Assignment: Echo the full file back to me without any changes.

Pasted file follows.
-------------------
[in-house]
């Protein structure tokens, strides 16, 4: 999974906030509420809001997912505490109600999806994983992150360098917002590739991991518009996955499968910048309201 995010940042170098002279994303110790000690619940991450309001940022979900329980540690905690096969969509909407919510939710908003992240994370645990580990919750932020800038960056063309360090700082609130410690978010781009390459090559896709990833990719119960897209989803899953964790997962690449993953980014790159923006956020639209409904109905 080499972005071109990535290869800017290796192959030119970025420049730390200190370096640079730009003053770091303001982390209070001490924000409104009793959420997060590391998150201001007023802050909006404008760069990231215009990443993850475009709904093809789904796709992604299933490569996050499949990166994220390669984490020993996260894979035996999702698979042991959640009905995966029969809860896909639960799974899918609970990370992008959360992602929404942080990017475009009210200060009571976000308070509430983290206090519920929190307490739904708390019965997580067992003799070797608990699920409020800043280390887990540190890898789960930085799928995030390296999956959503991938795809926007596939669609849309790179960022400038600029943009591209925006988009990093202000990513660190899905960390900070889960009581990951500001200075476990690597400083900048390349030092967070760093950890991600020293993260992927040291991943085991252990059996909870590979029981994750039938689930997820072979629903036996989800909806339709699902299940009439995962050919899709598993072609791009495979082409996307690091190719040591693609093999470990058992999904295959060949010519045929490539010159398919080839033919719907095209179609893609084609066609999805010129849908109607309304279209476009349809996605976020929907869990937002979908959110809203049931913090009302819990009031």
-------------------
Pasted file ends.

[in-house]
């Protein structure tokens, strides 16, 4: 999974906030509420809001997912505490109600999806994983992150360098917002590739991991518009996955499968910048309201 995010940042170098002279994303110790000690619940991450309001940022979900329980540690905690096969969509909407919510939710908003992240994370645990580990919750932020800038960056063309360090700082609130410690978010781009390459090559896709990833990719119960897209989803899953964790997962690449993953980014790159923006956020639209409904109905 080499972005071109990535290869800017290796192959030119970025420049730390200190370096640079730009003053770091303001982390209070001490924000409104009793959420997060590391998150201001007023802050909006404008760069990231215009990443993850475009709904093809789904796709992604299933490569996050499949990166994220390669984490020993996260894979035996999702698979042991959640009905995966029969809860896909639960799974899918609970990370992008959360992602929404942080990017475009009210200060009571976000308070509430983290206090519920929190307490739904708390019965997580067992003799070797608990699920409020800043280390887990540190890898789960930085799928995030390296999956959503991938795809926007596939669609849309790179960022400038600029943009591209925006988009990093202000990513660190899905960390900070889960009581990951500001200075476990690597400083900048390349030092967070760093950890991600020293993260992927040291991943085991252990059996909870590979029981994750039938689930997820072979629903036996989800909806339709699902299940009439995962050919899709598993072609791009495979082409996307690091190719040591693609093999470990058992999904295959060949010519045929490539010159398919080839033919719907095209179609893609084609066609999805010129849908109607309304279209476009349809996605976020929907869990937002979908959110809203049931913090009302819990009031």